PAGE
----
Our mission is to conduct interdisciplinary theoretical and experimental research into the fundamental limits to information processing. The discovery that quantum physics allows fundamentally new modes of information processing has required the existing theories of computation, information and cryptography to be superseded by their quantum generalisations. We focus on the development of quantum technologies for coherent control of individual photons and atoms and explore both the theory and the practical possibilities of constructing quantum-mechanical devices for the purpose of cryptography and computation.
Research in quantum information science in Singapore was initiated in 1998 by Kwek Leong Chuan, Lai Choy Heng, Oh Choo Hiap and Kuldip Singh as a series of informal seminars at the National University of Singapore. The seminars attracted local researchers and resulted in forming the Quantum Information Technology Group, informally referred in Singlish as "quantum lah".
In February 2002 the support from the Agency for Science, Technology and Research (A*STAR) - the Temasek Project - consolidated research efforts in the field and led to a number of faculty appointments. In 2007 the Quantum Information Technology Group was selected as the core of the first Research Centre of Excellence in quantum information science and technology. Since then, the centre has attracted a number of other researcher and continues to expand.
The Centre is funded by the Singapore National Research Foundation and the Ministry of Education. It is hosted by the National University of Singapore, but enjoys a significant autonomy both in pursuing its research goals and in governance. The Centre has its own Governing Board, a Scientific Advisory Board and is headed by Director Artur Ekert.
Understanding interacting quantum many body system and engineering and exploiting such quantum systems for quantum information purposes or quantum simulations pose some of the most outstanding challenges in quantum physics.
Furthermore, our group investigates the possibility of forming interfaces between the these many-body systems and light in order to generate novel non-classical light sources and quantum memories for light.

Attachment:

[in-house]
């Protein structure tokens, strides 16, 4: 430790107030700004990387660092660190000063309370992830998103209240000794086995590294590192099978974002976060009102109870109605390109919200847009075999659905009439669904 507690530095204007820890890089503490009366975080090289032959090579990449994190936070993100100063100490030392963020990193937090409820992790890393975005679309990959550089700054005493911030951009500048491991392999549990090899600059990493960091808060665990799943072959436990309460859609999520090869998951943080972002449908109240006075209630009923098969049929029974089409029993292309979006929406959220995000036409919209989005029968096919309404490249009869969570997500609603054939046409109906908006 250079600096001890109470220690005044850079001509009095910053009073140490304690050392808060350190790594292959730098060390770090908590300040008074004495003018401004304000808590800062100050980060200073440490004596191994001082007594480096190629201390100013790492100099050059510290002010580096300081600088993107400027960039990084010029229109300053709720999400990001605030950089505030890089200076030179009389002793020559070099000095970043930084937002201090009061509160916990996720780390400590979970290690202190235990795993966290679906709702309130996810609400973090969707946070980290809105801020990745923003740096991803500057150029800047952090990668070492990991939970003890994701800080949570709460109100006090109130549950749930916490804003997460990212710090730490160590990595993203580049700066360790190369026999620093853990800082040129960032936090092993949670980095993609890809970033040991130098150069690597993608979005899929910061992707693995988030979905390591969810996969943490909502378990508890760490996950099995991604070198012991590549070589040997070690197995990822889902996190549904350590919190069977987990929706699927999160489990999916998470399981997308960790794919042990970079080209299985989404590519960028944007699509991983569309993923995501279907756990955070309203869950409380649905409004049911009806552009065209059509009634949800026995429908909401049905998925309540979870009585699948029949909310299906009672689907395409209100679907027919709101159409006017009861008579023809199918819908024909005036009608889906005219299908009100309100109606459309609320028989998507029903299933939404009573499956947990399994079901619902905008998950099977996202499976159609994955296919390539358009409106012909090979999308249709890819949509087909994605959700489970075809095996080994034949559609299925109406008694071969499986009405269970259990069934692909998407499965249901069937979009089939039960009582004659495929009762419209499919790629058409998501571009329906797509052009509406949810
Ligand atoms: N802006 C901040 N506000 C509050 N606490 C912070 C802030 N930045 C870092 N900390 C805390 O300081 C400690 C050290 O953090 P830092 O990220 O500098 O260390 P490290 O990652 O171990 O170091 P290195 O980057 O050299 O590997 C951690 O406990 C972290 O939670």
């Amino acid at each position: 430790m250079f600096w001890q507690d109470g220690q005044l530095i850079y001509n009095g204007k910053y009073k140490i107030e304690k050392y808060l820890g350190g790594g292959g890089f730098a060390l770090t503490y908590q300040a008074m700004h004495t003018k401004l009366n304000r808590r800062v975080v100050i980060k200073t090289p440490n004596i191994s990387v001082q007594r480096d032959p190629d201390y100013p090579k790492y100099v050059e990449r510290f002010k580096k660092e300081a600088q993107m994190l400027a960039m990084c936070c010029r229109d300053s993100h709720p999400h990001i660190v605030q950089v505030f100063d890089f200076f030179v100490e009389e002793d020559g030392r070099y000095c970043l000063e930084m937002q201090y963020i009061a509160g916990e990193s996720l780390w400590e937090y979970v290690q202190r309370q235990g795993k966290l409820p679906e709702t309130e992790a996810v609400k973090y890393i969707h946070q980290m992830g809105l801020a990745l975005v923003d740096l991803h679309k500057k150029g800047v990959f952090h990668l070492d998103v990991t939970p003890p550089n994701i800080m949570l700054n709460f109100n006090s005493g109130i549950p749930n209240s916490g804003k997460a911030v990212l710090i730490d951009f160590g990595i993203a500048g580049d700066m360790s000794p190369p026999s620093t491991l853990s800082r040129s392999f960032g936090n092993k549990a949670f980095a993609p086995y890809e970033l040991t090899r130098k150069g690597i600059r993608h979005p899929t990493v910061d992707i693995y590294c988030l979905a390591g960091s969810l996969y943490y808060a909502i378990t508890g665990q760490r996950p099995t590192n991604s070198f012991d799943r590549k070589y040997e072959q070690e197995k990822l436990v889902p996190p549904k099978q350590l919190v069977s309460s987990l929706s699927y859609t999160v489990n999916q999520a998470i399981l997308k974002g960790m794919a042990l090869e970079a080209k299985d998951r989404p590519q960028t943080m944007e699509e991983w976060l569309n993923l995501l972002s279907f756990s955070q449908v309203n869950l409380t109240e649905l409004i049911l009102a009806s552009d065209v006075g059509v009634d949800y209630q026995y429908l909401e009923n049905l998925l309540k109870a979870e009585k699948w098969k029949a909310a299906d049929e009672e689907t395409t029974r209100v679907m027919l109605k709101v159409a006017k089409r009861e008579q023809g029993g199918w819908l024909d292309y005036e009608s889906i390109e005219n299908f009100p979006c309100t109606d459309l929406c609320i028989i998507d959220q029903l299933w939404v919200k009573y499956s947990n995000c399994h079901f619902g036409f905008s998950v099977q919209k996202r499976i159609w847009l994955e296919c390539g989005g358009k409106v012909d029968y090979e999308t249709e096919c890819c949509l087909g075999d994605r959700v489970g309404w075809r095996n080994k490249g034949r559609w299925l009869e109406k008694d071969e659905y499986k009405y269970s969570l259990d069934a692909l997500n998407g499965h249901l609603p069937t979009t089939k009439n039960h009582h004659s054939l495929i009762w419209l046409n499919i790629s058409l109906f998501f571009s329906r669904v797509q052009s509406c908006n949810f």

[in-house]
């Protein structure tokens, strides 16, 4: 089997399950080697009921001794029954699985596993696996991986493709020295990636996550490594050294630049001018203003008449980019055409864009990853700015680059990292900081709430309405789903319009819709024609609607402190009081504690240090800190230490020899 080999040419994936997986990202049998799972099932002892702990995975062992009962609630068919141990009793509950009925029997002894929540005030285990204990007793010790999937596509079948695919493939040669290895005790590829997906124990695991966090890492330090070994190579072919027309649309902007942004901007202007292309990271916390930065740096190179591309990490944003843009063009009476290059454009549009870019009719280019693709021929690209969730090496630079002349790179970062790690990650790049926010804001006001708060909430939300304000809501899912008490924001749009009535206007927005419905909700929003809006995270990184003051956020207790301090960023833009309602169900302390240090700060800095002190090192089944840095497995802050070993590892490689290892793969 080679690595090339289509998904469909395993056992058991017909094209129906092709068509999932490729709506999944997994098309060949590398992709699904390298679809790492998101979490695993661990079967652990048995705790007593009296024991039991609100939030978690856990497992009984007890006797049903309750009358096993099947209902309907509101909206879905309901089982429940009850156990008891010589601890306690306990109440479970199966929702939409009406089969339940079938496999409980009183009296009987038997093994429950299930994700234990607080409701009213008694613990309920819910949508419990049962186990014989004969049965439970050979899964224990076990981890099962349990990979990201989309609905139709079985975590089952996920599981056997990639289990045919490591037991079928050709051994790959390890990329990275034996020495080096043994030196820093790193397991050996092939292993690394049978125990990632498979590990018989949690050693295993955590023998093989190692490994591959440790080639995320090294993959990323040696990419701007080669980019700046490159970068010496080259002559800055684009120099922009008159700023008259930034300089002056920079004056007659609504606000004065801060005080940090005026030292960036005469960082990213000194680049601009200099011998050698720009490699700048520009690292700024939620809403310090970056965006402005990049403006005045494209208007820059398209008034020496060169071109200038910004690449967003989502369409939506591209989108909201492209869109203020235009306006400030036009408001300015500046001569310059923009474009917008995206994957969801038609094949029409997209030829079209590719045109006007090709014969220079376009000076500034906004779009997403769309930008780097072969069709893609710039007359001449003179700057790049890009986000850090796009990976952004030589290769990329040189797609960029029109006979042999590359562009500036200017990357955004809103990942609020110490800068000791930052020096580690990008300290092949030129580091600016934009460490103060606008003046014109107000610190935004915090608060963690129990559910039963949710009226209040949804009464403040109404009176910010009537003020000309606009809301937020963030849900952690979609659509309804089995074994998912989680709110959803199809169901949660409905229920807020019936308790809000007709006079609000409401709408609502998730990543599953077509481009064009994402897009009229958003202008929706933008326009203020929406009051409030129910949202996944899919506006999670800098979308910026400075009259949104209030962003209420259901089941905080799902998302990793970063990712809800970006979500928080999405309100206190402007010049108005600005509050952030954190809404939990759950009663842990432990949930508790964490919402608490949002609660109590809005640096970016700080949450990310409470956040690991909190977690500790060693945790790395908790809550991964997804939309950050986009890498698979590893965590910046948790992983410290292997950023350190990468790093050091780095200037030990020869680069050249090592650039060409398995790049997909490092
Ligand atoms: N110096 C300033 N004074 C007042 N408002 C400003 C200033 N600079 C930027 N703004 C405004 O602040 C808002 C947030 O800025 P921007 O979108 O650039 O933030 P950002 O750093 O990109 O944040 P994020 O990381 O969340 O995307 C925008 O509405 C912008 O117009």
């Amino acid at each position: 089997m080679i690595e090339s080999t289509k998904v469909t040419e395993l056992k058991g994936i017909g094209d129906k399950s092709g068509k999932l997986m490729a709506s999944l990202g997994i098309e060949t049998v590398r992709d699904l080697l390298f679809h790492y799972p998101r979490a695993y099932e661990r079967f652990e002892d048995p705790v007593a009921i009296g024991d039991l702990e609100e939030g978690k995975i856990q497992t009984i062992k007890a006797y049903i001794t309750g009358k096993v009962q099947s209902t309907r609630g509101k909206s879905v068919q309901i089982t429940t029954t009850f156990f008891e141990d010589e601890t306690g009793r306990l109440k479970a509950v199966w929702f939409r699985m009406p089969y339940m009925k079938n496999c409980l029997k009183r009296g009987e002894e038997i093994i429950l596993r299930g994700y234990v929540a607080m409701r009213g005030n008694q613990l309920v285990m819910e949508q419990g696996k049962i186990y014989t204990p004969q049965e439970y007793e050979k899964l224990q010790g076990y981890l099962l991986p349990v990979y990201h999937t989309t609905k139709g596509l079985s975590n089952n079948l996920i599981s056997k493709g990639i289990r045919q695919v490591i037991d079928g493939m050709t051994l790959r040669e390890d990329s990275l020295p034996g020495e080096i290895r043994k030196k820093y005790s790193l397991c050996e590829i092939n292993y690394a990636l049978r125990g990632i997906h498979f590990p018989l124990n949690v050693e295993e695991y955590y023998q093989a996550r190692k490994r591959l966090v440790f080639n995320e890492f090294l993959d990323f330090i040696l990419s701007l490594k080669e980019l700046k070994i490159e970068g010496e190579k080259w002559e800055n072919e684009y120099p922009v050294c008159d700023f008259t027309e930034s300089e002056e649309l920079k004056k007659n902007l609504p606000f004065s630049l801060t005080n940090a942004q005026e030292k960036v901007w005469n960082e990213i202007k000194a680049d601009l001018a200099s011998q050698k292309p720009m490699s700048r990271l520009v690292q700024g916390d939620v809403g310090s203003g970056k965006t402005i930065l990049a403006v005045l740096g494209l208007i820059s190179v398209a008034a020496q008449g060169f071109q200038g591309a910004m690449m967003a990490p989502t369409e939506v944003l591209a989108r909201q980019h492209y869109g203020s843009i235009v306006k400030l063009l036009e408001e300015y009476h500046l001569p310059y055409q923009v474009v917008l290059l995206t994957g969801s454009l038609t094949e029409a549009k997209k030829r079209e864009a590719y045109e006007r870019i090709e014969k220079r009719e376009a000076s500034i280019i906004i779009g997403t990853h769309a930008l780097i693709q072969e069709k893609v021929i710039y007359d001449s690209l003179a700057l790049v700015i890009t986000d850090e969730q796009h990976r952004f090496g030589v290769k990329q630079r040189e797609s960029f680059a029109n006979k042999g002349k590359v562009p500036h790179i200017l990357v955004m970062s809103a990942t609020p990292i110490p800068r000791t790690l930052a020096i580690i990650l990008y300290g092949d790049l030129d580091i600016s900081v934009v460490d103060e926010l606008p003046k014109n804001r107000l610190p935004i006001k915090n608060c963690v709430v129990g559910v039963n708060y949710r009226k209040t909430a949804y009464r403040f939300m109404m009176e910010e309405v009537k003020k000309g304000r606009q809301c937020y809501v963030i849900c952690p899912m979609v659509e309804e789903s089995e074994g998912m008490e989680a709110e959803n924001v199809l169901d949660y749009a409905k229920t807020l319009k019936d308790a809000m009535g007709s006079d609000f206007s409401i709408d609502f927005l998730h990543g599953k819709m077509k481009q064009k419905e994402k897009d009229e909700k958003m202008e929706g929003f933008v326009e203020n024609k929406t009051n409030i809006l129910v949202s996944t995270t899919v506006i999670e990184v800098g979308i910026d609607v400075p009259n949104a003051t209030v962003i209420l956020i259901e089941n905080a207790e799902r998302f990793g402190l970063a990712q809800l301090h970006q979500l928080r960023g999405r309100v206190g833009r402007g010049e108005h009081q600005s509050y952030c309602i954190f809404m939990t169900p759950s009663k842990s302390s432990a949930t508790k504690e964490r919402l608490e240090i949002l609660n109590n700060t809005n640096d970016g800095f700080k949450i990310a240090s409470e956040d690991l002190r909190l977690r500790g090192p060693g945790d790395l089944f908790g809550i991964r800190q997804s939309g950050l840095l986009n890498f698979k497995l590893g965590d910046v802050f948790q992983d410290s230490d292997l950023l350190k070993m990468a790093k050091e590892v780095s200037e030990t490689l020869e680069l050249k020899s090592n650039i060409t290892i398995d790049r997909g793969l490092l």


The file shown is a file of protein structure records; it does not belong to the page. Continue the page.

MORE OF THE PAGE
Our research focusses on realizing and controlling such systems using ultracold atomic or molecular quantum gases. Starting with ultracold gases of degenerate quantum matter of bosons or fermions held in optical and magnetic traps, we e.g. impose crystals of light on top of the atoms in order to trap them in controlled periodic potentials. Such arrays can serve as versatile model systems for condensed matter physics, or as useful quantum information processors and effective setups for precision atomic and molecular physics measurements.
We are on the verge of a new technological revolution as the strange and unique properties of quantum physics become relevant and exploitable in the context of information science and technology.
The Joint Quantum Institute (JQI) is pursuing that goal through the work of leading quantum scientists from the Department of Physics of the University of Maryland (UMD), the National Institute of Standards and Technology (NIST) and the Laboratory for Physical Sciences (LPS). Each institution brings to JQI major experimental and theoretical research programs that are dedicated to the goals of controlling and exploiting quantum systems.
JQI's objectives are to:
- serve as a world-class research institute, conducting fundamental investigations of coherent quantum phenomena and thereby laying the foundation for engineering and controlling complex quantum systems capable of using the coherence and entanglement of quantum mechanics;
- maintain and enhance the nation's leading role in high technology through a powerful collaboration among NIST, UMD and LPS; and
- provide a unique, interdisciplinary center for the interchange of ideas among atomic physics, condensed matter and quantum information scientists.
In pursuing these objectives, the JQI is expected to train scientists and engineers for future industrial opportunities and provide U.S. industry with cutting-edge research results.